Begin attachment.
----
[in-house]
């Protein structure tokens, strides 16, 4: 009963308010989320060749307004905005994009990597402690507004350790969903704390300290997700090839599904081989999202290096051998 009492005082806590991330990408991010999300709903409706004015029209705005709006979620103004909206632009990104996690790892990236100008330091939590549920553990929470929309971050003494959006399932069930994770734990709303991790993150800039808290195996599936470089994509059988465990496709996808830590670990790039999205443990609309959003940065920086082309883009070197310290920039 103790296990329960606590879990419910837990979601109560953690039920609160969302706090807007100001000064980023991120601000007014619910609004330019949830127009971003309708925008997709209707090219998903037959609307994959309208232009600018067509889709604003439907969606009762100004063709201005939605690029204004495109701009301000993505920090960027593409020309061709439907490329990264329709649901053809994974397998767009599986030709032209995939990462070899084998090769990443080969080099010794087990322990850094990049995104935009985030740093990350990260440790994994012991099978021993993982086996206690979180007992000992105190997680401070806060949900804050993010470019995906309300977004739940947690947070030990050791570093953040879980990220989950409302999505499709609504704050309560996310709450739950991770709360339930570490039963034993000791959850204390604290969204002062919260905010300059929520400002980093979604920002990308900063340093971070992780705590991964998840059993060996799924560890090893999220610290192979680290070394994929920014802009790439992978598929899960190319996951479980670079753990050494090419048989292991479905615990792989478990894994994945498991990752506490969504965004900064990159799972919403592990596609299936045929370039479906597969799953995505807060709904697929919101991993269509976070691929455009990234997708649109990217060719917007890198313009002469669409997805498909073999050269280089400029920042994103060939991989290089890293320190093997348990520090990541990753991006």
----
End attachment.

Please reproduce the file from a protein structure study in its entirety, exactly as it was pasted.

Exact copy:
[in-house]
């Protein structure tokens, strides 16, 4: 009963308010989320060749307004905005994009990597402690507004350790969903704390300290997700090839599904081989999202290096051998 009492005082806590991330990408991010999300709903409706004015029209705005709006979620103004909206632009990104996690790892990236100008330091939590549920553990929470929309971050003494959006399932069930994770734990709303991790993150800039808290195996599936470089994509059988465990496709996808830590670990790039999205443990609309959003940065920086082309883009070197310290920039 103790296990329960606590879990419910837990979601109560953690039920609160969302706090807007100001000064980023991120601000007014619910609004330019949830127009971003309708925008997709209707090219998903037959609307994959309208232009600018067509889709604003439907969606009762100004063709201005939605690029204004495109701009301000993505920090960027593409020309061709439907490329990264329709649901053809994974397998767009599986030709032209995939990462070899084998090769990443080969080099010794087990322990850094990049995104935009985030740093990350990260440790994994012991099978021993993982086996206690979180007992000992105190997680401070806060949900804050993010470019995906309300977004739940947690947070030990050791570093953040879980990220989950409302999505499709609504704050309560996310709450739950991770709360339930570490039963034993000791959850204390604290969204002062919260905010300059929520400002980093979604920002990308900063340093971070992780705590991964998840059993060996799924560890090893999220610290192979680290070394994929920014802009790439992978598929899960190319996951479980670079753990050494090419048989292991479905615990792989478990894994994945498991990752506490969504965004900064990159799972919403592990596609299936045929370039479906597969799953995505807060709904697929919101991993269509976070691929455009990234997708649109990217060719917007890198313009002469669409997805498909073999050269280089400029920042994103060939991989290089890293320190093997348990520090990541990753991006």